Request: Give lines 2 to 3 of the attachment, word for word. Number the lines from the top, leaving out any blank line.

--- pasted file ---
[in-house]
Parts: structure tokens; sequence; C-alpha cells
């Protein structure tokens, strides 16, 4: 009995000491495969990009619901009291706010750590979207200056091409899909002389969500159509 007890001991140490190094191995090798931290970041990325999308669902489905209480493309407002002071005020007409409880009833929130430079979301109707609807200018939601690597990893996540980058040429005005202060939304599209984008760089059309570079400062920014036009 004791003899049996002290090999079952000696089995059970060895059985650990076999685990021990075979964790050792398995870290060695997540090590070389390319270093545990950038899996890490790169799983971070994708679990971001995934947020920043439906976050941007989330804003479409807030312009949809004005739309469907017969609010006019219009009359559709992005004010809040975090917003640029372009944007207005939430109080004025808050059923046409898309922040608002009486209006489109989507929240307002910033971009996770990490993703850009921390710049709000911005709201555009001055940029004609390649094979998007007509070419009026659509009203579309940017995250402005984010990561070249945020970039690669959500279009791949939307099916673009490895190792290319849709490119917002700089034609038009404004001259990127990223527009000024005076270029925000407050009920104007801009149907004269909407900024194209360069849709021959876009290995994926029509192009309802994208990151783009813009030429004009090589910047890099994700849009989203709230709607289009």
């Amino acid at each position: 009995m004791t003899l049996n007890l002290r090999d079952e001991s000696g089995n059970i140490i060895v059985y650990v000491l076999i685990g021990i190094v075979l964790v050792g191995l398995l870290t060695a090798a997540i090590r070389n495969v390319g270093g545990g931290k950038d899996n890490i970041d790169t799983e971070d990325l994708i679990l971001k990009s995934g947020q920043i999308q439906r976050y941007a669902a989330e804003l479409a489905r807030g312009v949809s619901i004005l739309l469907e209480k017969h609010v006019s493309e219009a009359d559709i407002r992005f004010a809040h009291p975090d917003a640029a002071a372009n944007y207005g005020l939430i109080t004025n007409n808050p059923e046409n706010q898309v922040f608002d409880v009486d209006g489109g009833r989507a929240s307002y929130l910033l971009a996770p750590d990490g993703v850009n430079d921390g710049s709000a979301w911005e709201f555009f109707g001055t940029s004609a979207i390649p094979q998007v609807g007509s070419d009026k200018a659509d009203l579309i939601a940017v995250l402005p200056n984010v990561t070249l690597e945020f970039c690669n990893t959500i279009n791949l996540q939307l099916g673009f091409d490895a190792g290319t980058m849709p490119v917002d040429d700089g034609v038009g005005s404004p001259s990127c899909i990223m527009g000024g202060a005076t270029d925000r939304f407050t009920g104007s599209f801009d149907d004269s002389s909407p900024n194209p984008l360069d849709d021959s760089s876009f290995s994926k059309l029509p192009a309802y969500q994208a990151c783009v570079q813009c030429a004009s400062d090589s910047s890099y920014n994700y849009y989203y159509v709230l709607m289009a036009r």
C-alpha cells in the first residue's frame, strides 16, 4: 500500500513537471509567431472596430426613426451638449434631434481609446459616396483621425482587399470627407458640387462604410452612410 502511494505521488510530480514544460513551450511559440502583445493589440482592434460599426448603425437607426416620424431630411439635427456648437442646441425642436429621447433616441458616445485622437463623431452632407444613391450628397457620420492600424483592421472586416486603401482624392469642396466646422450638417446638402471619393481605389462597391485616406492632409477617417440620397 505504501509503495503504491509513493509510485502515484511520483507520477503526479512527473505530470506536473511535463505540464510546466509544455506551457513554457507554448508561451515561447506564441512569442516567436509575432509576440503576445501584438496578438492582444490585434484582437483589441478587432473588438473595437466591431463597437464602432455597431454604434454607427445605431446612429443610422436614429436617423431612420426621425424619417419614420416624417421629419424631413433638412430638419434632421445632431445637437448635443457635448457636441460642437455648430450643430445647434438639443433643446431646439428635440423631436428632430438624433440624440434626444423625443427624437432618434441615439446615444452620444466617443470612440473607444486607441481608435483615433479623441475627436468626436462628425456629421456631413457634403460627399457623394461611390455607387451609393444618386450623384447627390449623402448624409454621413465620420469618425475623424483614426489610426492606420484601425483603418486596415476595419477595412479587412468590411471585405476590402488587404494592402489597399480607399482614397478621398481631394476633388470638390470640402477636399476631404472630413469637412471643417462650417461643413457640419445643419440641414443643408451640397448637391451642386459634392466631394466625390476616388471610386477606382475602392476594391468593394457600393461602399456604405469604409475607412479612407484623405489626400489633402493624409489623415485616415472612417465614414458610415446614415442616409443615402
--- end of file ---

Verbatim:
Parts: structure tokens; sequence; C-alpha cells
């Protein structure tokens, strides 16, 4: 009995000491495969990009619901009291706010750590979207200056091409899909002389969500159509 007890001991140490190094191995090798931290970041990325999308669902489905209480493309407002002071005020007409409880009833929130430079979301109707609807200018939601690597990893996540980058040429005005202060939304599209984008760089059309570079400062920014036009 004791003899049996002290090999079952000696089995059970060895059985650990076999685990021990075979964790050792398995870290060695997540090590070389390319270093545990950038899996890490790169799983971070994708679990971001995934947020920043439906976050941007989330804003479409807030312009949809004005739309469907017969609010006019219009009359559709992005004010809040975090917003640029372009944007207005939430109080004025808050059923046409898309922040608002009486209006489109989507929240307002910033971009996770990490993703850009921390710049709000911005709201555009001055940029004609390649094979998007007509070419009026659509009203579309940017995250402005984010990561070249945020970039690669959500279009791949939307099916673009490895190792290319849709490119917002700089034609038009404004001259990127990223527009000024005076270029925000407050009920104007801009149907004269909407900024194209360069849709021959876009290995994926029509192009309802994208990151783009813009030429004009090589910047890099994700849009989203709230709607289009």